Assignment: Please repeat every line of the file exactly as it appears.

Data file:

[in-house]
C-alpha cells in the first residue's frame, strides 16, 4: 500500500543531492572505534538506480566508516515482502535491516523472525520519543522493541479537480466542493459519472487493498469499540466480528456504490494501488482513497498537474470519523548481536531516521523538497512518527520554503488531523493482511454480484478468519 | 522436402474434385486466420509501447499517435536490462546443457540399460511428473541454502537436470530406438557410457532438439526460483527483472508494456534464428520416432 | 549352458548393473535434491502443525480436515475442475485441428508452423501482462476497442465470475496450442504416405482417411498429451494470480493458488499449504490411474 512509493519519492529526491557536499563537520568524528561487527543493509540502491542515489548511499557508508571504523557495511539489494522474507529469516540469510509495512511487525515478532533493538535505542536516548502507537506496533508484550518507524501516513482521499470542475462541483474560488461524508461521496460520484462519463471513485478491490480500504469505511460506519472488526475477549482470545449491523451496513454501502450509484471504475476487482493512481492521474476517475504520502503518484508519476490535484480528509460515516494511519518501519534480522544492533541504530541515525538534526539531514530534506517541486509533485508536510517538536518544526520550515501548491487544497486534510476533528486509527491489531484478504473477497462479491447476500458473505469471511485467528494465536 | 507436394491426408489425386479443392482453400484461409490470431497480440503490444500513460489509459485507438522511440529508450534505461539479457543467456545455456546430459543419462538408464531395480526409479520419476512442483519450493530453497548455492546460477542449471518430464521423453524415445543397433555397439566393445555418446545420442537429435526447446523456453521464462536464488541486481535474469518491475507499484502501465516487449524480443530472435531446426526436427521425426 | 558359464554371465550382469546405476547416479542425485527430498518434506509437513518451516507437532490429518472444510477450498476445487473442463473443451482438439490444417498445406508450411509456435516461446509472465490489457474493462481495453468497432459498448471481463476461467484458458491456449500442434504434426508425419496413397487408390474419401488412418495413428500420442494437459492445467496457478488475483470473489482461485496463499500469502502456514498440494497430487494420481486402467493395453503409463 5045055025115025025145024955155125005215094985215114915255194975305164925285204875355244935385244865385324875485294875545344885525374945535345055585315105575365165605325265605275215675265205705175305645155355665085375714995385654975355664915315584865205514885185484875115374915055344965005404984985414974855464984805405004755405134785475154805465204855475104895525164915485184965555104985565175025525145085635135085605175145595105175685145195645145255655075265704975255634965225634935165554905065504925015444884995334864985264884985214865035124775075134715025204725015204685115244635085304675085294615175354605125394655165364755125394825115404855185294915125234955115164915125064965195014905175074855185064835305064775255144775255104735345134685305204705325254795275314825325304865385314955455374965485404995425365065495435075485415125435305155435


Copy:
[in-house]
C-alpha cells in the first residue's frame, strides 16, 4: 500500500543531492572505534538506480566508516515482502535491516523472525520519543522493541479537480466542493459519472487493498469499540466480528456504490494501488482513497498537474470519523548481536531516521523538497512518527520554503488531523493482511454480484478468519 | 522436402474434385486466420509501447499517435536490462546443457540399460511428473541454502537436470530406438557410457532438439526460483527483472508494456534464428520416432 | 549352458548393473535434491502443525480436515475442475485441428508452423501482462476497442465470475496450442504416405482417411498429451494470480493458488499449504490411474 512509493519519492529526491557536499563537520568524528561487527543493509540502491542515489548511499557508508571504523557495511539489494522474507529469516540469510509495512511487525515478532533493538535505542536516548502507537506496533508484550518507524501516513482521499470542475462541483474560488461524508461521496460520484462519463471513485478491490480500504469505511460506519472488526475477549482470545449491523451496513454501502450509484471504475476487482493512481492521474476517475504520502503518484508519476490535484480528509460515516494511519518501519534480522544492533541504530541515525538534526539531514530534506517541486509533485508536510517538536518544526520550515501548491487544497486534510476533528486509527491489531484478504473477497462479491447476500458473505469471511485467528494465536 | 507436394491426408489425386479443392482453400484461409490470431497480440503490444500513460489509459485507438522511440529508450534505461539479457543467456545455456546430459543419462538408464531395480526409479520419476512442483519450493530453497548455492546460477542449471518430464521423453524415445543397433555397439566393445555418446545420442537429435526447446523456453521464462536464488541486481535474469518491475507499484502501465516487449524480443530472435531446426526436427521425426 | 558359464554371465550382469546405476547416479542425485527430498518434506509437513518451516507437532490429518472444510477450498476445487473442463473443451482438439490444417498445406508450411509456435516461446509472465490489457474493462481495453468497432459498448471481463476461467484458458491456449500442434504434426508425419496413397487408390474419401488412418495413428500420442494437459492445467496457478488475483470473489482461485496463499500469502502456514498440494497430487494420481486402467493395453503409463 5045055025115025025145024955155125005215094985215114915255194975305164925285204875355244935385244865385324875485294875545344885525374945535345055585315105575365165605325265605275215675265205705175305645155355665085375714995385654975355664915315584865205514885185484875115374915055344965005404984985414974855464984805405004755405134785475154805465204855475104895525164915485184965555104985565175025525145085635135085605175145595105175685145195645145255655075265704975255634965225634935165554905065504925015444884995334864985264884985214865035124775075134715025204725015204685115244635085304675085294615175354605125394655165364755125394825115404855185294915125234955115164915125064965195014905175074855185064835305064775255144775255104735345134685305204705325254795275314825325304865385314955455374965485404995425365065495435075485415125435305155435